Taking a look at developments in Europe
On March 25, 2019, Apple announced its entrance into a new line of business: credit cards. The foray of this tech titan into the payments industry is just the latest sound bite in the ongoing disruption of the payments industry. Major banks, credit companies and financial giants have historically controlled payments, but that dominance has been challenged by technologies such as blockchain and mobile pay.  Regulatory changes, customer data and privacy issues, and next-generation payment methods are paving the way for a full-scale transformation of the financial services industry.
In this article, we take a look at shifts in the payment industry in Europe and how a more decentralised, technology-driven system may shift this US$100 trillion plus market1 around the world.
The primary revenues coming from the payment industry traditionally include:
Merchant acquiring fees. Fees charged by the bank or financial institutions that process credit or debit card payments on behalf of a merchant.
ssuer service fees. Fees paid to the issuer of the credit or debit card.
Foreign exchange fees. Fees charged on purchases that pass through a foreign bank.
Figure 1. Current Payments Model 
Messenger applications, payment firms and cash-less, card-less payment solutions at the point of sale are disrupting traditional payment models. Blockchain and other technologies are bypassing financial institutions altogether by enabling direct payments between parties. In Europe, the Revised Directive on Payment Services (PSD2) weakens the monopoly banks have long held on customer data and direct-to-consumer relationships.1 Now, merchants or processing companies can directly access customer account information. This not only makes payments faster and more efficient, but also gives processing companies the ability to share customer spending insights with merchants.
Europe differs from other geographies in a number of ways:
Europe is much more skewed to debit card than credit card payments.
While Visa, Mastercard and American Express dominate the market in the US and the UK, Europe has a more diverse set of payments methods, which increases complexity for payment service providers.
PSD2 is unique to Europe.
Trust, convenience and regulatory moats remain a key defence for banks’ core product offering and revenue streams, but payments and the data opportunity that comes with the implementation of PSD2 represent a potential bridgehead for fintech in retail banking.  In Europe, new players such as Wirecard and Ayden can offer merchants cheaper, better payment processing via efficient global platforms. Greater use of mobile wallets—with store cards that facilitate direct bank to bank payments (rather than bank-issued cards)—could erode debit and credit card usage, putting issuer fees at risk.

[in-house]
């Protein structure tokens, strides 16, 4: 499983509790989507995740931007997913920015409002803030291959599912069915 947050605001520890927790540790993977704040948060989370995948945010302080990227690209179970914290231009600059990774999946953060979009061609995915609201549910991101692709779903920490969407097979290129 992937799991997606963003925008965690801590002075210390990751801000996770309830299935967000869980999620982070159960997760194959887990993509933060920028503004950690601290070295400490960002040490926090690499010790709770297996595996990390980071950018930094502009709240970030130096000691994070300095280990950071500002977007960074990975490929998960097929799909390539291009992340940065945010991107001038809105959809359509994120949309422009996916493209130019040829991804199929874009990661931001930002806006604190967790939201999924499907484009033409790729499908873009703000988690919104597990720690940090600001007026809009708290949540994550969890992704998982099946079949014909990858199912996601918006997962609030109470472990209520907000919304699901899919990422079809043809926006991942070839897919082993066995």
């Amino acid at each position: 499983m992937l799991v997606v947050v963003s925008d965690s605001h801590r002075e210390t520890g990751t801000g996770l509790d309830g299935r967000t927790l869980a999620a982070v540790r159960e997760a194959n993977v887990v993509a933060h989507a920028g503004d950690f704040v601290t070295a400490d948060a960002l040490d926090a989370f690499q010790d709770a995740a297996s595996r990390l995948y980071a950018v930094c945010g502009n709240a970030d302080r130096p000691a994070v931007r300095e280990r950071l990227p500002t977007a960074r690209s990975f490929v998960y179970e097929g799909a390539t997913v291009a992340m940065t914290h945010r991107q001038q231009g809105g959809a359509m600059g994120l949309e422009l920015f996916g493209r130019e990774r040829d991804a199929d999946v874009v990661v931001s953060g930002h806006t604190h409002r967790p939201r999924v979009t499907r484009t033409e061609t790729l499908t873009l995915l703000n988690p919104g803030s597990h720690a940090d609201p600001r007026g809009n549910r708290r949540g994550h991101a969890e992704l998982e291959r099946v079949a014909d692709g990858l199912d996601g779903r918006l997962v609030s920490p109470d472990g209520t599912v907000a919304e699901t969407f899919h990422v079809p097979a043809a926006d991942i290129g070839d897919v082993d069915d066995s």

With the rise of online retailing and global e-commerce, merchants are increasingly seeking the ability to accept payments across multiple payment systems in Europe. This requires technological complexity, as well as investment in software and analytics to reduce fraud and to increase conversion rates. Best-in-class payment service providers will also need to provide simple integration into merchants’ back end systems, along with value-added services around data and revenue optimisation.
As banks in Europe face challenges from new, technology-driven entrants in payment services, our analysts are seeing banks pursue new strategies to protect value:
Improved merchant solutions offerings. Banks currently have a much larger share of the global offline business of merchants, and some are now adapting their offerings to provide improved online merchant solutions.
Acquisitions of and partnerships with new entrants. Banks may consider merging or partnering their payments business with a scale player.
Outsourcing arrangements. Rather than building their own technology, banks may benefit from outsourcing to or sourcing white label technology from technology-led payments companies.
Disrupting the existing system to retain control. Given the legacy nature of the payments infrastructure in many banks, this can be an expensive and long-term strategy, but could be a route to developing market leading capability.
We expect to see strong market growth in the payments industry being driven by the shift from cash to cards. In an increasingly complex payments landscape, non-bank players—which operate on more modern platforms and with fewer barriers to innovation than banks—are well-positioned to take market share, particularly for cross-border payments. Over the next few years, increased collaboration amongst banks and technology companies will reshape the customer experience, transforming the payments industry and, potentially, the broader financial services landscape.
For more on how FinTech companies are disrupting the payments industry or a copy of our report, speak to your Morgan Stanley financial adviser or representative. Plus, more Ideas from Morgan Stanley’s thought leaders.
1. Forbes. Five Reasons The Payments Business Is Ripe For Big Change, September 19, 2018.
2. Morgan Stanley Research.
3. Morgan Stanley Research.